TDI Mall in Sector 17, popularly known as Jagat Cinema, is perhaps Chandigarh’s only cinema which has been able to (mostly) retain its old façade, but also bears the look and feel of a modern, run-of-the-mill, mall from inside. However, whether or not this transformation has worked for Chandigarh’s once beloved theatre is questionable.
Jagat Cinema, built in the early 1960s, is one of the city’s oldest theatres. Like the Neelam Theatre, Jagat was primarily designed by architect Aditya Prakash, under the guidance of Pierre Jeanerret and has a modernist architectural style.
“Both Neelam and Jagat were built to harmonise with the style of Sector 17,” Prakash had said.
According Deepika Gandhi, Director at the Le Corbusier Centre, Neelam and Jagat were envisioned as two nodes for sector 17, between which all of the sector’s activity was supposed to take place.
The exterior of the mall was painted white. The company concerned — TDI — had to pay a fine for tampering with it.
“The next time we painted it, we tried to get the colour right. A little old and dirty-looking was the aim,” chuckles a TDI employee.
Inside, the mall has three floors and a basement. While the top floor is occupied by Cinepolis, an international chain of movie theatres, the rest of the mall is divided into 64 shops. Out of all these, exactly one of them is operational — occupied by a Barista cafe. The space is otherwise deserted, only occupied by TDI employees and security guards.
The company, however, has sold 58 of these shops. The empty shops, which have never been used, reveal ‘For Sale’ signs on a quite a few of them. “Some of the owners are trying to resell the shops,” says the TDI employee.
Nothing much has happened in years
It has been around 14 years since the TDI purchased the mall from late Seth Charandas, also the owner of Kiran Cinemas. Since then, there have been a series of hiccups which caused Jagat to remain completely shut for more than 10 years.
The company — TDI — announced the conception of a mall in 2006, with a plan to open it to the public by 2007. “People like to visit the Sector 17 Plaza for shopping and complete entertainment. The TDI Mall is a spectacular state-of-the-art shopping-cum-entertainment complex with a new-age design and world class facilities on a par with international standards,” read the press release at the time.
The company, however, subsequently had constant run-ins with the UT for violating the building norms.
The UT estate office had pointed out serious building violations, including construction on government land and lack of clearance from the environment ministry for the renovation of the space.
Further, UT officials had also complained that TDI did not develop the mall according to the sanctioned plan.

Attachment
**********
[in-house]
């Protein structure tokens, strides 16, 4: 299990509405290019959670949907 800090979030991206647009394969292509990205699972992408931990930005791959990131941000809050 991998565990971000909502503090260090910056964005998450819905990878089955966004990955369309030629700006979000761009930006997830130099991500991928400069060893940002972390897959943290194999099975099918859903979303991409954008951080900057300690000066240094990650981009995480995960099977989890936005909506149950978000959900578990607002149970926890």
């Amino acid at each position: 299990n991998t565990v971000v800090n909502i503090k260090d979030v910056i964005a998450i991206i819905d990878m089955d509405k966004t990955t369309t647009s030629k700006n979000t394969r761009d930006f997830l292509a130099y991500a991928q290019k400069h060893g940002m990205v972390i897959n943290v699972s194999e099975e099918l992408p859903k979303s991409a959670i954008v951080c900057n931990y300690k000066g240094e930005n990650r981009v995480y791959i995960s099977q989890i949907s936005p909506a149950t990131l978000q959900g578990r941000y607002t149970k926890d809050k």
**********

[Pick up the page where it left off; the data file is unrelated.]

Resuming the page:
“We did not receive a no-objection certificate from the UT government for several years,” says a TDI employee.
The mall finally opened to the public in 2016, with only a functioning multiplex. The multiplex has three screens and 641 seats. Currently, it is screening Kesari and Kalank.
“The response has been great as compared to single-screen theatres. Around 44,000 people visit the multiplex every month and the revenue is in crores,” says a Cinepolis employee.
The area has been given on lease to Cinepolis for 20 years.
“We provide better safety, seating and technology as compared to a single-screen theatre,” says the employee.
However, when asked about replicating the same transformation as Jagat’s in other single screen theatres of the city, he says, “But look at other malls — DT, PVR…nothing worked. Only Elante has.”
According to Gurjot Singh, a consultant with the Administration on the Sector 17 rejuvenation plan, part of the reason why TDI Mall hasn’t picked up is that Sector 17 is no longer the hotspot it once was. “I think they did the best with the constraints that they had. I think it failed to take off because it was delayed for several years, and not much is happening in the northern part of the sector or even around the mall,” says he.
The mall also does not open into the main Plaza, which is a change that the builders could have considered, he adds. For Deepika Gandhi, Director at the Le Corbusier Centre, Jagat’s interiors changed so drastically, “it lost its soul and spirit” “We have to understand the essence of a space. The multiplex is so cramped. It is a disappointing experience…we can’t be greedy. The place isn’t doing well because it’s not appealing,” she adds.
Days of glory
Today, when the average ticket price is Rs 160, the mall has excluded a certain demography which earlier could visit Jagat.
“Rich, poor everyone would come here. Now the poor people can only go to single-screen theatres,” says Daulat Ram Sharma, who has worked at Jagat since 1965. A booking clerk in the earlier days, TDI had decided to renew his employment. A ticket would cost anything between Rs 1.5-Rs 3 in the olden days. Sharma remembers the time when tickets were booked weeks in advance and movies would even run for four months straight. “Punjabi movie ‘Mamla Garbar Hai’ and ‘Haqeeqat’ were our biggest hits,” says Sharma.
According to Sharma, TV and technological advancements are the reasons for the downfall of single-screen theatres. He, however, maintains that Jagat was doing well at the time it was sold. To his memory, Gadar was one of the last popular movies screened here.
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